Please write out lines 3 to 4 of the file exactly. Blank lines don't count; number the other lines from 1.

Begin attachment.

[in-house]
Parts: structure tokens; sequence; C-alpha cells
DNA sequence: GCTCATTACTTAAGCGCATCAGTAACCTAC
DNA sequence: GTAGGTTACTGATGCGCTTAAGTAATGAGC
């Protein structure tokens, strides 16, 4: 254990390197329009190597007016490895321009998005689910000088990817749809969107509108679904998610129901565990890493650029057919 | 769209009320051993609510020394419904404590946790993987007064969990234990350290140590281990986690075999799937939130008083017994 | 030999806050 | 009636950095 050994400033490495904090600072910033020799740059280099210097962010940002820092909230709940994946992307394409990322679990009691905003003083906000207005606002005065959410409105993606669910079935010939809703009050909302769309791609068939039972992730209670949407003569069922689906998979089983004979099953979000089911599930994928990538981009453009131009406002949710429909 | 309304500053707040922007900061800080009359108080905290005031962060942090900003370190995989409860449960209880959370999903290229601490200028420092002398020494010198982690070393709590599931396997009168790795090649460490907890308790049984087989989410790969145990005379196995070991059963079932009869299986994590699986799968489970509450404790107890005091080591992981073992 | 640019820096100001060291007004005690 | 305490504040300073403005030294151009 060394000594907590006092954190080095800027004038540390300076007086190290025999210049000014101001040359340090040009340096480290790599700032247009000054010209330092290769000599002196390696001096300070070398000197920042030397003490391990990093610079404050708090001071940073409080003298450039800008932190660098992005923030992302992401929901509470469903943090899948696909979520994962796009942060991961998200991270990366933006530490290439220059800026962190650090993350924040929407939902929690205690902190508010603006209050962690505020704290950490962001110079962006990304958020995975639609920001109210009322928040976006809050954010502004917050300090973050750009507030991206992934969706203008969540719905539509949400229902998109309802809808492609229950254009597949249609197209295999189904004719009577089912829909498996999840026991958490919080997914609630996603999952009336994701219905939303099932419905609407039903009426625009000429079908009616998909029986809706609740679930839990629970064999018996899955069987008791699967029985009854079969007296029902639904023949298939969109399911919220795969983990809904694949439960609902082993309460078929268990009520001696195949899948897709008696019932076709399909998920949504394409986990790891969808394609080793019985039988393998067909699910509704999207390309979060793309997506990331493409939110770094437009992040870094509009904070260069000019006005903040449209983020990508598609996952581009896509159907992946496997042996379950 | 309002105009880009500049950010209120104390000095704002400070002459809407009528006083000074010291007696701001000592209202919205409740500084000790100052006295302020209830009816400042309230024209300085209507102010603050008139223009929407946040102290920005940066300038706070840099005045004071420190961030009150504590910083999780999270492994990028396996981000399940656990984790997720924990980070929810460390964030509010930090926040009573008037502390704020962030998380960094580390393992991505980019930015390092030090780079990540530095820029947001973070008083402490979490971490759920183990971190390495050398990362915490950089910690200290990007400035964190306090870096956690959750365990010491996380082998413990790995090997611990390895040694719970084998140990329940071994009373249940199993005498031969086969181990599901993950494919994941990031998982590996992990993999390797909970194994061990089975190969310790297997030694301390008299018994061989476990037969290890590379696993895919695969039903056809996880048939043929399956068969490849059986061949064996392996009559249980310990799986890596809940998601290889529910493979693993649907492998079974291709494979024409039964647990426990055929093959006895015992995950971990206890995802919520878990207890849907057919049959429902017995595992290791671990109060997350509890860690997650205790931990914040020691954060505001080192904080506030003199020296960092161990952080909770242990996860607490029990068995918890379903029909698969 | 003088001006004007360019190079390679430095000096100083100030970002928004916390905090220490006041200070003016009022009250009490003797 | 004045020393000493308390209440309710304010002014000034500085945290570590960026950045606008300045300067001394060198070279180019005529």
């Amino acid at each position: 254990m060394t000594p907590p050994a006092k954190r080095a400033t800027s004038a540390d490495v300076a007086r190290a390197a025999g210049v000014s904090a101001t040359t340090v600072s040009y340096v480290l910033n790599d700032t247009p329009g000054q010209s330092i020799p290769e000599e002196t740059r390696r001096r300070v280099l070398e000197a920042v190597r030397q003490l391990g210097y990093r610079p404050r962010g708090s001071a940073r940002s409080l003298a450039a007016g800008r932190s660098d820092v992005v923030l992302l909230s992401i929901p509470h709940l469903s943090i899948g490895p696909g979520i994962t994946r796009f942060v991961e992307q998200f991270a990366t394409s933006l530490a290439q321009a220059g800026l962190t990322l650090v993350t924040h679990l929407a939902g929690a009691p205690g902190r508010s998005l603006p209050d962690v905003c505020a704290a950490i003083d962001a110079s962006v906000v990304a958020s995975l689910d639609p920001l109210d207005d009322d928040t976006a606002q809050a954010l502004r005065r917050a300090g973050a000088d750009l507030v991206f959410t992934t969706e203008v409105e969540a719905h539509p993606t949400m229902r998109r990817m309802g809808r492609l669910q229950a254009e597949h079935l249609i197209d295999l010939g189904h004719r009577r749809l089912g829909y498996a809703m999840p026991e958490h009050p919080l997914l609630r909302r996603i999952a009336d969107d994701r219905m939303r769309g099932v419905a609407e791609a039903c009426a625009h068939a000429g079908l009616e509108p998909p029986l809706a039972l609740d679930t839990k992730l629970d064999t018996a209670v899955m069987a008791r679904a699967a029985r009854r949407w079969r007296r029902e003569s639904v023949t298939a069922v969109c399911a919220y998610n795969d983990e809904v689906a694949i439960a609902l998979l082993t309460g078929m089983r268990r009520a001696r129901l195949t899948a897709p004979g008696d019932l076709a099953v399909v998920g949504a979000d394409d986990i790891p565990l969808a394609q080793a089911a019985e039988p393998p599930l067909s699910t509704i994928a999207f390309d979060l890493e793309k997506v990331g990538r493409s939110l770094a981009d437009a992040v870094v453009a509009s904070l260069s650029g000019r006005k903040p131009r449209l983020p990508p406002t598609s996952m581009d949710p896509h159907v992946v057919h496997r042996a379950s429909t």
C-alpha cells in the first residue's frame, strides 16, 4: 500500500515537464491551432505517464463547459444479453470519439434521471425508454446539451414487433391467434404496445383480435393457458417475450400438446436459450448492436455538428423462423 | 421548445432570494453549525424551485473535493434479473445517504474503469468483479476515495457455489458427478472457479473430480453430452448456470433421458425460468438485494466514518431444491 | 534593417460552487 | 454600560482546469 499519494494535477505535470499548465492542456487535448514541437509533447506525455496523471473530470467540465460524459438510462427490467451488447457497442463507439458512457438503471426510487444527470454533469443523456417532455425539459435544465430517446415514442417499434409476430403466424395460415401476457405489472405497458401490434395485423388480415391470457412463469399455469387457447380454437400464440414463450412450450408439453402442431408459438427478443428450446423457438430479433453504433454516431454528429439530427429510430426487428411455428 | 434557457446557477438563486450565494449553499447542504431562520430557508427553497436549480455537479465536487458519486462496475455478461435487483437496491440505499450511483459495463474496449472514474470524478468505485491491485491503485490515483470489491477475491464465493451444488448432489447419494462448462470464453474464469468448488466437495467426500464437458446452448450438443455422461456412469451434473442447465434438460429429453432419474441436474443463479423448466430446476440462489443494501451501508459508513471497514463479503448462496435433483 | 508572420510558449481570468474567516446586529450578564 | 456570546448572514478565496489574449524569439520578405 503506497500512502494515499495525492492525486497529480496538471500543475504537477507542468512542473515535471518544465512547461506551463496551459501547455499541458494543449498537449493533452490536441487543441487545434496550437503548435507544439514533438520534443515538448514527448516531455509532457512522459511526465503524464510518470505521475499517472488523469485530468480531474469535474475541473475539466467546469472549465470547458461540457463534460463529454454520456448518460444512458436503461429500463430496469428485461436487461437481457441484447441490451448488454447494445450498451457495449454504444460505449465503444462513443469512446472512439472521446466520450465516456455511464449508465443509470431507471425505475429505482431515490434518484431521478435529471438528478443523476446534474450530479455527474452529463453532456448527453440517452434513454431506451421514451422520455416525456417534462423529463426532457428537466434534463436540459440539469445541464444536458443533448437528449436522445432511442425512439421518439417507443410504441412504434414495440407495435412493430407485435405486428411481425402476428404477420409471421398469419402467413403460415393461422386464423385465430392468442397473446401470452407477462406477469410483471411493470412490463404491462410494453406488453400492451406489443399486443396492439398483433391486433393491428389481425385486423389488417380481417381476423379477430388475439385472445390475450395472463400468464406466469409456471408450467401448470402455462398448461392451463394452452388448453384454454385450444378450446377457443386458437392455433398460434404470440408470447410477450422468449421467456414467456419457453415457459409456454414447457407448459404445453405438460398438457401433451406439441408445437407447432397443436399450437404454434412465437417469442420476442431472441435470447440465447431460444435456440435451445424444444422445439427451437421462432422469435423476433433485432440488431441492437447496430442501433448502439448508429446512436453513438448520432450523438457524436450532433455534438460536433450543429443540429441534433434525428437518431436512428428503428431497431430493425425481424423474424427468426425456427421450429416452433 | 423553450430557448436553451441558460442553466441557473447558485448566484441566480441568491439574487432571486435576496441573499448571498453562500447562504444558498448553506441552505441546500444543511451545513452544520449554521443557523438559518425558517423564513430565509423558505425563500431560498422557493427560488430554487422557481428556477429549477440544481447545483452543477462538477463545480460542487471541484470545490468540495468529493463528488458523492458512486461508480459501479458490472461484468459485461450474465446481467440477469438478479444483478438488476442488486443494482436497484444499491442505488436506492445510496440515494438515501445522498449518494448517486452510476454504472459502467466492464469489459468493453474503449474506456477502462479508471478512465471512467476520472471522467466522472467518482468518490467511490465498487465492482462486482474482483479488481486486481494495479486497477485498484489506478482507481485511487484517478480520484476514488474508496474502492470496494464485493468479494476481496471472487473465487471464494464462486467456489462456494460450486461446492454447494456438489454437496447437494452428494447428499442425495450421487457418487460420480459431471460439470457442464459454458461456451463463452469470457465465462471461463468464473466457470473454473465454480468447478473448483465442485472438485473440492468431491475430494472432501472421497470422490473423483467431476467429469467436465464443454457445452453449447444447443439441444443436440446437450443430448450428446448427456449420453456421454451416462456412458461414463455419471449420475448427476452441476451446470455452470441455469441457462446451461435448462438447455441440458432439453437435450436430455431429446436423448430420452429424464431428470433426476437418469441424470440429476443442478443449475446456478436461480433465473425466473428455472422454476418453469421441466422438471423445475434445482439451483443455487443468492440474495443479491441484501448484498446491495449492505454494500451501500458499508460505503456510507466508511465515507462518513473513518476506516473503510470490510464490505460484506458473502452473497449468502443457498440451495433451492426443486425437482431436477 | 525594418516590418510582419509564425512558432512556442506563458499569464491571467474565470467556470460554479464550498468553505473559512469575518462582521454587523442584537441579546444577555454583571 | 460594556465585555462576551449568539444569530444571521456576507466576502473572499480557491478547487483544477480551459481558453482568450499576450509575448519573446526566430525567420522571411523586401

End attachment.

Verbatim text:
DNA sequence: GCTCATTACTTAAGCGCATCAGTAACCTAC
DNA sequence: GTAGGTTACTGATGCGCTTAAGTAATGAGC